UD's Tricia Wachtendorf joined the American Red Cross at the White House to discuss disaster events and honor heroes.

White House talk

UD's Wachtendorf sits on White House panel to discuss disasters, resiliency

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4:31 p.m., Oct. 2, 2012--The American Red Cross tapped a University of Delaware professor to share her expertise during its 2012 Day at the White House last month.

Tricia Wachtendorf, associate director of the Disaster Research Center, sat on a panel discussing organizational resiliency. A specialist in the coordination between organizations in disasters, her work includes field research conducted in the aftermath of several notable disasters including tsunamis in Japan and the Indian Ocean, Hurricane Katrina, and the 9/11 terrorist attacks. 

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The talk was one activity in a day dedicated to the theme of building resilient communities. Wachtendorf’s panel took place just before a speech delivered by the day’s marquee speaker, Department of Homeland Security Secretary Janet Napolitano.

Other presenters included the president of the American Red Cross and high-level White House staffers. The main event celebrated select Red Cross staff and volunteers as “Champions of Change” working in communities across the country to keep families and individuals safe in emergencies.

“Although it was wonderful to be able to serve as a subject matter expert on a White House panel, it was truly inspiring to hear about all the important work these volunteers from around the county are doing in their communities on a daily basis,” Wachtendorf said.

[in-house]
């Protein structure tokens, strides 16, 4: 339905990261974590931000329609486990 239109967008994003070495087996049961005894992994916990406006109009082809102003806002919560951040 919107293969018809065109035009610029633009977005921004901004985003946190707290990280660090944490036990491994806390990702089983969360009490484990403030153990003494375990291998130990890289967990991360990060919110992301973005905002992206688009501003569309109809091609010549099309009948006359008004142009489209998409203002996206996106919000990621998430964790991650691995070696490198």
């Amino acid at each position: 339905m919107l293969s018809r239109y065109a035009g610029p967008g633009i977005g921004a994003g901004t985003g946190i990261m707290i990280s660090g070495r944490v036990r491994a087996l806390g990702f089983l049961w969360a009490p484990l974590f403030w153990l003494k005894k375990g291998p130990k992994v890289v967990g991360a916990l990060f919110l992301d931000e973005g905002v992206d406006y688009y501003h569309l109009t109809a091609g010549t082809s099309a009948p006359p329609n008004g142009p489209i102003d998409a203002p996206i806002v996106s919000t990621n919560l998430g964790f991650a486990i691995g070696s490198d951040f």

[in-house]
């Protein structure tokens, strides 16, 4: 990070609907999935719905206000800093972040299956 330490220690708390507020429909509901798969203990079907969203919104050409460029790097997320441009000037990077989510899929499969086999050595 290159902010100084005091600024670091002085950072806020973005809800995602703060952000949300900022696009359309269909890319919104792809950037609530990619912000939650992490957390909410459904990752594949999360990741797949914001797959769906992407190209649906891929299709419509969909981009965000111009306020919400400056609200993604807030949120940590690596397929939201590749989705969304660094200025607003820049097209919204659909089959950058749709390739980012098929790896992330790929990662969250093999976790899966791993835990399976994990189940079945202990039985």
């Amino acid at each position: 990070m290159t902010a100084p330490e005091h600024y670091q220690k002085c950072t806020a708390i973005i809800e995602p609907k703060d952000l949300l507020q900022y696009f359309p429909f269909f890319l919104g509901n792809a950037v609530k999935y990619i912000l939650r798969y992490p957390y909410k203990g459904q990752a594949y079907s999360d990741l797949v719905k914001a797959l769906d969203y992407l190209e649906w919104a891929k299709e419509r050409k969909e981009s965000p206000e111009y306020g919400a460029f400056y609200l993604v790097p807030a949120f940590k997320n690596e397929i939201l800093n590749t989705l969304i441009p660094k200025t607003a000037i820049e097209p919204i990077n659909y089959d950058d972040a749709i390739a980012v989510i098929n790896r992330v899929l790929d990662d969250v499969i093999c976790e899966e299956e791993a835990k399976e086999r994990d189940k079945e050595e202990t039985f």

Wachtendorf has seen the importance of “champions” like the honorees. During the panel, she discussed two very different entities that share the common thread of resilience. The New York City Mayor's Office of Emergency Management lost its facility in the 9/11 attacks, yet bounced back, adjusted and responded to the event. After the Japanese tsunami, she said she saw a group of small, women-owned businesses display the same resiliency by banding together.

“The successes of these individuals, organizations, and communities are not entirely by chance,” she said. “There are common features among them, feature others can strive for and work toward. “

Those features were highlighted during the day’s events.  Wachtendorf said the Red Cross impressed her by deeming it important to hear from subject matter experts during their Day at the White House. 

“It gives everyone a chance to see how the social science research on disasters resonates when considered alongside the compelling stories from practitioners,” she said.

Article by Andrea Boyle Tippett

Photos courtesy of the American Red Cross

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